Half way to Antigua finish line!

Richard Mayon-White and his 21 ft (6.5m) yacht Haskapa  have now spent 24 days at sea since leaving Gibraltar on 26th October, plus a few more in La Gomera in the Canaries where he had to put in for repairs. Richard blogs “I’ve just passed the halfway point on the transatlantic leg of my voyage! So it's hopefully downhill from here to Antigua!!!”

Richard is following the Tropic of Cancer solo in his mini transat yacht to raise money for Sail 4 Cancer half of which will go to the Sobell House Hospice in Oxford. As he counts down the days to arriving in Antigua he has announced that he has decided to sell the yacht when he reaches the Caribbean island and plans to give any profits over £10,000 to a local charity there. 

Richard added  “ “The daily routine revolves around sunrise and sunset. “As I'm not racing, and because for me it's a marathon not a sprint, I tend to run the boat differently during the day and during the night! At sunrise, I first get the solar panels aligned to catch the first rays of sun in order to recharge the batteries, then add some more sail area.”

Sunday Richard was less than 1000 miles from Antigua, although suffering with slow progress in flat calm. However, he is now into the really hard period of managing expectations around arrival dates. There are more light patches predicted for next weekend, which may see him slow right down again tantalisingly close to the finish.

While wind speeds of 20-25 knots had helped Richard along in the middle of last week, light variable winds returned to hamper progress over the weekend. After light winds on Saturday, the wind disappeared overnight, and Haskapa drifted along, propelled only by the residual ground swell waves from the North East. Richard said “These patches of light and zero wind are mentally and emotionally hard, with very slow progress and a fight to take advantage of what breeze there is. There is no real escape from the heat either - on deck and in the cabin are equally stifling,”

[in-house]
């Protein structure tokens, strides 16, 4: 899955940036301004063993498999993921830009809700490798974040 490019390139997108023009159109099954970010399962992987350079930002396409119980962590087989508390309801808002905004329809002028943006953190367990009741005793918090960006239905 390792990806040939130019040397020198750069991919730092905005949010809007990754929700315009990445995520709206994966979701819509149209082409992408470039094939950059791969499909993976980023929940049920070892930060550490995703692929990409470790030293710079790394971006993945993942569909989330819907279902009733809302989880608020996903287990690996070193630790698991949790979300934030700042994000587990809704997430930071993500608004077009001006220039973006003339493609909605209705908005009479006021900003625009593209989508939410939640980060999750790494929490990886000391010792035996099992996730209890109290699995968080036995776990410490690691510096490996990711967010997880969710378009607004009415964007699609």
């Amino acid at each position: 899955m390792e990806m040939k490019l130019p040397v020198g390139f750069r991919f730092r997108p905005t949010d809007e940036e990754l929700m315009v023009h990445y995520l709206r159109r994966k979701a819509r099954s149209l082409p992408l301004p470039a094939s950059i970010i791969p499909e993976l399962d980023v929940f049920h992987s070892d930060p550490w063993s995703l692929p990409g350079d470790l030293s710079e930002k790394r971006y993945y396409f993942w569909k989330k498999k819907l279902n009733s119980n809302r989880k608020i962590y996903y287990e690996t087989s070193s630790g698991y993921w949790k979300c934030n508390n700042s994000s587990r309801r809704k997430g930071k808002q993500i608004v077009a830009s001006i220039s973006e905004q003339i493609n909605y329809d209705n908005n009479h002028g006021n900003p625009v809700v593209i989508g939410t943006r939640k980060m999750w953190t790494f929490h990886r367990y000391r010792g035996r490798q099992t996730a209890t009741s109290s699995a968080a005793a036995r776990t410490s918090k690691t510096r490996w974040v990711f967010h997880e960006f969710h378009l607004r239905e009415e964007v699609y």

Richard, an experienced ocean sailor and rower, is aiming to raise £40,000 to be split equally between two great causes, the Sobell House Hospice in Oxford and the national charity Sail 4 Cancer, which gives respite to cancer sufferers and their families through days out on the water and sailing holidays. He is already more than half way to achieving that sum.

Richard's progress can be tracked by logging onto his website Tropice4Cancer  and clicking on "Live Tracking". 

To donate visit Tropice4Cancer and click on "Donate".

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